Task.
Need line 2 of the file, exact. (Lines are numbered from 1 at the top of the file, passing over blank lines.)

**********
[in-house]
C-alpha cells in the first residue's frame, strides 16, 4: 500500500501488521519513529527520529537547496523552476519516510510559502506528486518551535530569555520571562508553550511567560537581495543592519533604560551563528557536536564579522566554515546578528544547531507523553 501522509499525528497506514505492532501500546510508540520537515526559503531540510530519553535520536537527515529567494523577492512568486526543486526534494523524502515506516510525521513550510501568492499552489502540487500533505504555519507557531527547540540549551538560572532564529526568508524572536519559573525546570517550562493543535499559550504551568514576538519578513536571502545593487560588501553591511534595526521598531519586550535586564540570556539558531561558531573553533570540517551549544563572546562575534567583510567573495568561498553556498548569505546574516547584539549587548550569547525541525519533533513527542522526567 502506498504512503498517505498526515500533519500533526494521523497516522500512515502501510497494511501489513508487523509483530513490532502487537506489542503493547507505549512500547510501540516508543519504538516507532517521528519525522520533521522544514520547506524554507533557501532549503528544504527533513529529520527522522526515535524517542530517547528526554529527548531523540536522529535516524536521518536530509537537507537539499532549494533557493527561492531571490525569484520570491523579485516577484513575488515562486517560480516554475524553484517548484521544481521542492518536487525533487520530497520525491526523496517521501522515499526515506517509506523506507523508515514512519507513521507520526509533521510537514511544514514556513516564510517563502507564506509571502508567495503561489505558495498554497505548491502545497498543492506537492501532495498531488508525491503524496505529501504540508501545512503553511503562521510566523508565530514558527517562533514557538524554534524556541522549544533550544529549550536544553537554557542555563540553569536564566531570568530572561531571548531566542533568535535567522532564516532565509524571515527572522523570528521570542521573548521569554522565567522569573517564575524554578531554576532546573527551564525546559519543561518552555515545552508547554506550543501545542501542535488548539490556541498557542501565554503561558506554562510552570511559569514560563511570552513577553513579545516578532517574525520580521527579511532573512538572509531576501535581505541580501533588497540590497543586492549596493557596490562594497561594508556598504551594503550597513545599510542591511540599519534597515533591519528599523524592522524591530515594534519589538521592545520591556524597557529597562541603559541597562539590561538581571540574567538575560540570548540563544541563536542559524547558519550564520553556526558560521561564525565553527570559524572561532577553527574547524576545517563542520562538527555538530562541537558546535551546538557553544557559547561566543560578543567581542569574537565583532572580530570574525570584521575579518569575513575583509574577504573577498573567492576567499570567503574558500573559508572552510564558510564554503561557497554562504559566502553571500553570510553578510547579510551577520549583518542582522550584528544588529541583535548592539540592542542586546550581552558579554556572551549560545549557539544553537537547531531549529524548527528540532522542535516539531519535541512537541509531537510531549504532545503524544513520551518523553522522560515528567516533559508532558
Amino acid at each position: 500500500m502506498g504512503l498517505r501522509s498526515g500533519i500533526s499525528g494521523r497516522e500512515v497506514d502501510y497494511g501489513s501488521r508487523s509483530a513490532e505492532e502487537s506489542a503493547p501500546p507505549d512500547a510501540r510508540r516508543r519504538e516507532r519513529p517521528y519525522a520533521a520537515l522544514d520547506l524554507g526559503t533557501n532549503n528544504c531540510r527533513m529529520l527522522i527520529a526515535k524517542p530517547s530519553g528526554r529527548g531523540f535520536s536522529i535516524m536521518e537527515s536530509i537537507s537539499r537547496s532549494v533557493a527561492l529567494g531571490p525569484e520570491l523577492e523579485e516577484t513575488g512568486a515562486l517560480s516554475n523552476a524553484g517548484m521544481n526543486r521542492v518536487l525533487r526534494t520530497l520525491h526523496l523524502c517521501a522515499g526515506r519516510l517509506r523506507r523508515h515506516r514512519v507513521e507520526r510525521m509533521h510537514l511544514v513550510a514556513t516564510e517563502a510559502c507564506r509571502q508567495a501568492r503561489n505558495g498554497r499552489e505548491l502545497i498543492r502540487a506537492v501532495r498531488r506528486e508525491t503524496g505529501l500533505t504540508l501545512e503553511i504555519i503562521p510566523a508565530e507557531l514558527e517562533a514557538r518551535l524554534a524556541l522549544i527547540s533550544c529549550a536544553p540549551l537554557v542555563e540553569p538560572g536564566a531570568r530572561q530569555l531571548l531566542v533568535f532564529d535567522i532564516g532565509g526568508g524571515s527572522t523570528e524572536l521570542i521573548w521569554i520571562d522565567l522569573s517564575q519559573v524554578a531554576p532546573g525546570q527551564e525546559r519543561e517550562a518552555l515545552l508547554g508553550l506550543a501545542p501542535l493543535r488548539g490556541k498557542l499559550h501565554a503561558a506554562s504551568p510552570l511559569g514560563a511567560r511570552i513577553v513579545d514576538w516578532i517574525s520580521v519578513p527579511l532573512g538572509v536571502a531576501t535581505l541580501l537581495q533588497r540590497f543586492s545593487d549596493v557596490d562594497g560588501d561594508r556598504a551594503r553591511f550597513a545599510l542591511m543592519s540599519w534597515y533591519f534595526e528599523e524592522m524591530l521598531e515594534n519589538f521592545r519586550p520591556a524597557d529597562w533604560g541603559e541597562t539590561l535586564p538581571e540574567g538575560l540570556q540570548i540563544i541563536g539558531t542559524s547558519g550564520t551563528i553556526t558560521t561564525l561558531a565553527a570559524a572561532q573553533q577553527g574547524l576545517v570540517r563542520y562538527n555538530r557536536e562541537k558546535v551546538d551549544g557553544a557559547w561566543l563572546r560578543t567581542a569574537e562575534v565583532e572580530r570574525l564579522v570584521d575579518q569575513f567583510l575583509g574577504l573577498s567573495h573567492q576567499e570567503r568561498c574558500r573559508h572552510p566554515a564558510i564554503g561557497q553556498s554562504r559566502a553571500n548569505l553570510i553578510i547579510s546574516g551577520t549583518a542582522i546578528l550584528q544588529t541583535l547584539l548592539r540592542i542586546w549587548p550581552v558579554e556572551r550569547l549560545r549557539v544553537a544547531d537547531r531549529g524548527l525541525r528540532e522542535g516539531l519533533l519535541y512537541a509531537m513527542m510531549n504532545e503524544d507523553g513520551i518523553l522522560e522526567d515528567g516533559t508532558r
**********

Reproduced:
C-alpha cells in the first residue's frame, strides 16, 4: 500500500501488521519513529527520529537547496523552476519516510510559502506528486518551535530569555520571562508553550511567560537581495543592519533604560551563528557536536564579522566554515546578528544547531507523553 501522509499525528497506514505492532501500546510508540520537515526559503531540510530519553535520536537527515529567494523577492512568486526543486526534494523524502515506516510525521513550510501568492499552489502540487500533505504555519507557531527547540540549551538560572532564529526568508524572536519559573525546570517550562493543535499559550504551568514576538519578513536571502545593487560588501553591511534595526521598531519586550535586564540570556539558531561558531573553533570540517551549544563572546562575534567583510567573495568561498553556498548569505546574516547584539549587548550569547525541525519533533513527542522526567 502506498504512503498517505498526515500533519500533526494521523497516522500512515502501510497494511501489513508487523509483530513490532502487537506489542503493547507505549512500547510501540516508543519504538516507532517521528519525522520533521522544514520547506524554507533557501532549503528544504527533513529529520527522522526515535524517542530517547528526554529527548531523540536522529535516524536521518536530509537537507537539499532549494533557493527561492531571490525569484520570491523579485516577484513575488515562486517560480516554475524553484517548484521544481521542492518536487525533487520530497520525491526523496517521501522515499526515506517509506523506507523508515514512519507513521507520526509533521510537514511544514514556513516564510517563502507564506509571502508567495503561489505558495498554497505548491502545497498543492506537492501532495498531488508525491503524496505529501504540508501545512503553511503562521510566523508565530514558527517562533514557538524554534524556541522549544533550544529549550536544553537554557542555563540553569536564566531570568530572561531571548531566542533568535535567522532564516532565509524571515527572522523570528521570542521573548521569554522565567522569573517564575524554578531554576532546573527551564525546559519543561518552555515545552508547554506550543501545542501542535488548539490556541498557542501565554503561558506554562510552570511559569514560563511570552513577553513579545516578532517574525520580521527579511532573512538572509531576501535581505541580501533588497540590497543586492549596493557596490562594497561594508556598504551594503550597513545599510542591511540599519534597515533591519528599523524592522524591530515594534519589538521592545520591556524597557529597562541603559541597562539590561538581571540574567538575560540570548540563544541563536542559524547558519550564520553556526558560521561564525565553527570559524572561532577553527574547524576545517563542520562538527555538530562541537558546535551546538557553544557559547561566543560578543567581542569574537565583532572580530570574525570584521575579518569575513575583509574577504573577498573567492576567499570567503574558500573559508572552510564558510564554503561557497554562504559566502553571500553570510553578510547579510551577520549583518542582522550584528544588529541583535548592539540592542542586546550581552558579554556572551549560545549557539544553537537547531531549529524548527528540532522542535516539531519535541512537541509531537510531549504532545503524544513520551518523553522522560515528567516533559508532558